Tennessee Tax Fraud and Tax Evasion Laws

Tax fraud or tax evasion is intentionally not paying or underpaying your taxes. One way tax fraud occurs is filling out tax forms inaccurately to owe less to the state. Tax fraud is a form of white collar crime.

The Tennessee Department of Revenue is responsible for collecting taxes in Tennessee. If a resident fails to pay their required taxes or purposefully underpays, the Department of Revenue can seek prosecution for tax fraud. Tennessee permits residents to anonymously report tax fraud online or by calling 1-800-FRAUDTX or 1-800-372-8389.

Tennessee Tax Fraud and Tax Evasion Laws: Statutes

The main provisions of the Tennessee tax fraud and tax evasion laws are outlined below.

Code Sections

Tennessee Code Title 67: Taxes and Licenses contains tax laws for income, property, sales, transfer, gas, and other taxes, including some of the penalties for evading taxes.

Tennessee Department of Revenue Rules containing the administrative rules for tax collecting.

What's Prohibited?

Tax evaders can be penalized criminally and civilly. Taxpayers who fraudulently avoid paying their taxes typically owe both the unpaid taxes as well and the cost to investigate and prosecute the fraud.

Tennessee Code Section 67-2-121 makes it a Class C misdemeanor crime to:

  • Fail to file a tax return (when required, some people are exempt, such as seniors over 65 with less than $26,200 or $37,000 for a couple)
  • Violate any tax regulation
  • For any corporation to fail to give the Department of Revenue a list of stockholders paid dividends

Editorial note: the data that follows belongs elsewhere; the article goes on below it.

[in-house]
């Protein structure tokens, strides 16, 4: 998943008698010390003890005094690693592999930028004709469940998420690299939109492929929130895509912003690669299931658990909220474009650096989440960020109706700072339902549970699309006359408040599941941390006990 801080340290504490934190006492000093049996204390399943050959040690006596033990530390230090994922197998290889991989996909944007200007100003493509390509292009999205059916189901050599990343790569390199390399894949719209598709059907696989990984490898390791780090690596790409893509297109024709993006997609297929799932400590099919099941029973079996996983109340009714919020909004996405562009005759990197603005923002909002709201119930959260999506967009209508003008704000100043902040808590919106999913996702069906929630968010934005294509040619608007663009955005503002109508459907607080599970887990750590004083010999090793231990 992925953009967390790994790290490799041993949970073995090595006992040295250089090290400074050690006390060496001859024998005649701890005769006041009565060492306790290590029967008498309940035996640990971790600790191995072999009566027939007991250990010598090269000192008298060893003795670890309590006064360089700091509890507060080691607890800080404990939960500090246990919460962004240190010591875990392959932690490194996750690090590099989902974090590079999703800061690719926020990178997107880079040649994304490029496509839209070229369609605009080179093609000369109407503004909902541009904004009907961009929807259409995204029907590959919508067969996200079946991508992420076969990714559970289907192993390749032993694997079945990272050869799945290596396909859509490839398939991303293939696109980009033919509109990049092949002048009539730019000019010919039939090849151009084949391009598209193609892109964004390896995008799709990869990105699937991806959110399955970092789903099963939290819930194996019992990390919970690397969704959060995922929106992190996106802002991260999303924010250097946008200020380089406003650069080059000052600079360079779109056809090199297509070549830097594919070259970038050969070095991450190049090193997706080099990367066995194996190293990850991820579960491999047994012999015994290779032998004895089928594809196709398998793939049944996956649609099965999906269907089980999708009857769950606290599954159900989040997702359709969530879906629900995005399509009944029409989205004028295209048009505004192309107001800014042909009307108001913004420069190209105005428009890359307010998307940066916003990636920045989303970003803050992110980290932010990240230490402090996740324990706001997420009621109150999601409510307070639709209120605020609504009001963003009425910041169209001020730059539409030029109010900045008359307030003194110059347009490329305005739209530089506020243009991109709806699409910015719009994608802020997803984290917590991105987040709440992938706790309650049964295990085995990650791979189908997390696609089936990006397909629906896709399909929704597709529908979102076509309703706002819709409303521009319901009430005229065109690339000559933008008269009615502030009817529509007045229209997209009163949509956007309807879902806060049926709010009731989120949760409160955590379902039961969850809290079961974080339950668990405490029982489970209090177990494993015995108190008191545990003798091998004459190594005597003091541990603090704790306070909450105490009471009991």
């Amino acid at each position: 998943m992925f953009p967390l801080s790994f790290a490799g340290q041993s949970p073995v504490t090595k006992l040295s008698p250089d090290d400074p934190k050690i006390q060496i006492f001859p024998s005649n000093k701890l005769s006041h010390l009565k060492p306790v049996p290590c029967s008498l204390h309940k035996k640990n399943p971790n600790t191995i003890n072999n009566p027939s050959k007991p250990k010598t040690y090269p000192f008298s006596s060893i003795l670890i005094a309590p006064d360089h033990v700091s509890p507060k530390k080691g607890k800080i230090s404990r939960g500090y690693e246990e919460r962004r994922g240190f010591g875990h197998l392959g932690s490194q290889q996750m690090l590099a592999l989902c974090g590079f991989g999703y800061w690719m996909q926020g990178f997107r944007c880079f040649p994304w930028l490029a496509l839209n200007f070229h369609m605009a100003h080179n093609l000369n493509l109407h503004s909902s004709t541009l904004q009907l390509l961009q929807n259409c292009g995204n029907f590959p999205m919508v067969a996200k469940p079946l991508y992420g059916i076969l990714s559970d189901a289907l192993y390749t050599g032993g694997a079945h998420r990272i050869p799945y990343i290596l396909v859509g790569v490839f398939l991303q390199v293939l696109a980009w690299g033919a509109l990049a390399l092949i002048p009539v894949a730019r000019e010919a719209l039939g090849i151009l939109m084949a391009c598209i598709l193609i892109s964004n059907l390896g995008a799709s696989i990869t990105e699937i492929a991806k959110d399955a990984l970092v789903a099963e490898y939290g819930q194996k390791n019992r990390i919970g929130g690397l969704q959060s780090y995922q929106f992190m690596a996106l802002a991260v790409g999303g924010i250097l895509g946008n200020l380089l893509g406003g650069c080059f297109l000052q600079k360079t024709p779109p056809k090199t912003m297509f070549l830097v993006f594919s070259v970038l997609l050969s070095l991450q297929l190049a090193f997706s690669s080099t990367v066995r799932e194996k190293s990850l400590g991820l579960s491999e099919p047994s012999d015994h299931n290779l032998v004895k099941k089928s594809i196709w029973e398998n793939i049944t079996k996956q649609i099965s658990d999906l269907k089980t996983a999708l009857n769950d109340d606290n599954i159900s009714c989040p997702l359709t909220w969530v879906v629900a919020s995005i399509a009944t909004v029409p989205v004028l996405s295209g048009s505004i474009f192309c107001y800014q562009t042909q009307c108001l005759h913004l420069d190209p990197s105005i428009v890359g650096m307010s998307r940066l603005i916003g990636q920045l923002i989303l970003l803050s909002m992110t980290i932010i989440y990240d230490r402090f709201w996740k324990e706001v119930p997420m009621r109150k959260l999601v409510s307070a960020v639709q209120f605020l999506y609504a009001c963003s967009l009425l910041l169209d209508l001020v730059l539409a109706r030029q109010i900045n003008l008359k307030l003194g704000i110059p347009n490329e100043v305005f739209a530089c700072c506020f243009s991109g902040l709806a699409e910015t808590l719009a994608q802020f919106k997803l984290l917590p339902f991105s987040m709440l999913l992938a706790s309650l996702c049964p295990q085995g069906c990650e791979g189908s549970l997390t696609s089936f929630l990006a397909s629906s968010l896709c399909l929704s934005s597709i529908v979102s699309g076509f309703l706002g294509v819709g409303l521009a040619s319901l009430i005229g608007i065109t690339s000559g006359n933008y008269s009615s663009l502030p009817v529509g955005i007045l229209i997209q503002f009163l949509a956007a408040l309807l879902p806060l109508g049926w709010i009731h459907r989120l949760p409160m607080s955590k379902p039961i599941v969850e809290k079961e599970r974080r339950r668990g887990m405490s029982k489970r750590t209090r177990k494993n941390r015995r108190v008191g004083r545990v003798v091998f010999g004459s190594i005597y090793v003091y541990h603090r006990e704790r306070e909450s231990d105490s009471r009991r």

Also, making a false return with the intent to avoid a tax is a Class E felony.

Penalty Jail and Fine Schedule

In Tennessee, punishment for felonies and misdemeanors vary by class. The sentencing ranges for the tax fraud crimes listed above are:

  • Class E Felony - 1-6 years in prison and a fine up to $3,000
  • Class C Misdemeanor - up to 30 days in jail and a $50 fine

Time Limits to Collect Back Taxes

Typically, crimes must be prosecuted or fees must be collected within a specific time period, called the statute of limitations. The Department of Revenue usually has within three years to assess taxes on filed returns or five years to issue a notice of deficiency for taxes to the taxpayer. However, these statute of limitations don't apply to fraudulent tax returns or failure to file a return. That means, you could still owe the taxes many years after the fraud occurred.

Note: State laws change frequently -- it's important to verify the state laws that you're researching.

Research the Law

Indiana Tax Fraud and Tax Evasion Laws: Related Resources

Next Steps: Search for a Local Attorney

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